#3. I Can Only Do Nothing For You

I opened the door to one of the most astonishing scenes in my entire life. My best boy was there with a man who looked a decade older than him. The old bastard carried every symbol of bad luck. Dirty shirt, torn jeans, callous hands, skin darker than my funeral dress. I could go on endlessly. But what’s most important were his eyes: they were painted by death. I saw him, and I thought to myself, What kind of monstrosity is happening here? Did my bell finally come tolling for me? And my best boy came to me, all smiling, he said, “Ma’am, he killed a governor.”

Yes, he said it with such pride and bravery that I almost believed killing a governor is the highest kind of achievement a man can get.

You can never imagine what that one simple sentence did to me. My best boy, who could do no wrong; who had never once violated my rules. He was casually standing there, looking straight into my eyes, and telling me he brought a murderer to my home. I said, “What do you mean?” He was grinning ear to ear. I repeated, “What do you mean, Hai?”

“I meant what I said. He killed a governor. Ain’t he a brave one, ma’am?”

“If he’s so brave and so proud, he should be in the police station now, not here.”

I saw the man trembled silently. Maybe because he heard the words police station. Maybe because the air con was on. I couldn’t care less. What I wanted at that moment was simple: For everything to be back to where it was before he stepped in. But boy, was it a naive idea! Nothing will ever be the same. Not Hai. Not the man. Certainly not me and my home and the other dozens of boys who were out searching for a good catch that evening. That’s how this whole show’s going to be. You’ve got to move on. Once you take a step forward, you burn the bridge. It’s as simple as that. So I asked Hai, my best boy, used to be, and always will be:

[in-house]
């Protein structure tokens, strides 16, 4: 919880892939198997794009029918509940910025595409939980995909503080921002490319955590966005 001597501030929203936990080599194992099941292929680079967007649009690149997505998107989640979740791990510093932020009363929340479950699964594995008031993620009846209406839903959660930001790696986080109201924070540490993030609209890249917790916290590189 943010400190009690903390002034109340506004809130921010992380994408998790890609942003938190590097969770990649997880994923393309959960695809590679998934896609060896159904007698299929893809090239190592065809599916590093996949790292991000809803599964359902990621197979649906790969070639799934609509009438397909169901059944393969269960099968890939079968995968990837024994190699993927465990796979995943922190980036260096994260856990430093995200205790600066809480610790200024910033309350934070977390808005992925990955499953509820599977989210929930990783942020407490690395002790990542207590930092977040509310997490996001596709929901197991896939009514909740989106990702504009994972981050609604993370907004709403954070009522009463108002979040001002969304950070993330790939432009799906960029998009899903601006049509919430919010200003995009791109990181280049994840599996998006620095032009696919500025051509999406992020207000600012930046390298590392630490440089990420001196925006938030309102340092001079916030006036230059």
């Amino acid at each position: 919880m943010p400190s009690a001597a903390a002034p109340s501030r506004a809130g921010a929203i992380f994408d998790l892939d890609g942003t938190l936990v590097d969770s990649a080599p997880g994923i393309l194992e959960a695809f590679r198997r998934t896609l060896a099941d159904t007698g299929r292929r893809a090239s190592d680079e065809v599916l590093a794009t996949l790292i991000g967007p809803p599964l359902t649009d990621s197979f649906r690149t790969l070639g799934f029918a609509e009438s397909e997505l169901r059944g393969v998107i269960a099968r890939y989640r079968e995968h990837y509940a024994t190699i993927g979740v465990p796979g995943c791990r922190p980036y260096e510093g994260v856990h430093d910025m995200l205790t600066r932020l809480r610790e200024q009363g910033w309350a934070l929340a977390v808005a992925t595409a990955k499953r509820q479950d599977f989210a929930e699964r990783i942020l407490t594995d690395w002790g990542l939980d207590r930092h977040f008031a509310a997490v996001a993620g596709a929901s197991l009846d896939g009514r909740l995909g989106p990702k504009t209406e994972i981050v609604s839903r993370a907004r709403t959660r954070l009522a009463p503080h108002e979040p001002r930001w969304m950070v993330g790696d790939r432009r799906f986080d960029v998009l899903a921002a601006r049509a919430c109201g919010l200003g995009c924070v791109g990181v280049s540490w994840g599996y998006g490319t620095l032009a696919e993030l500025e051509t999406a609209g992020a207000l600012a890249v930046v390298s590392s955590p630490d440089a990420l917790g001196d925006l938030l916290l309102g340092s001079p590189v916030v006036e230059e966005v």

“What are you gonna do? You’re only twenty years old. I don’t want you in prison.”

He looked at the man, seemingly not listen to a single word I uttered. Maybe the darkness of death in that man’s eyes had drowned him, long before I came through the door. Maybe he suddenly turned deaf from all the “could’ve, should’ve, would’ve” people like us so often get stuck into like some damned fate. I lit up a cigarette, puffed it a few times, and tried to get his attention in vain: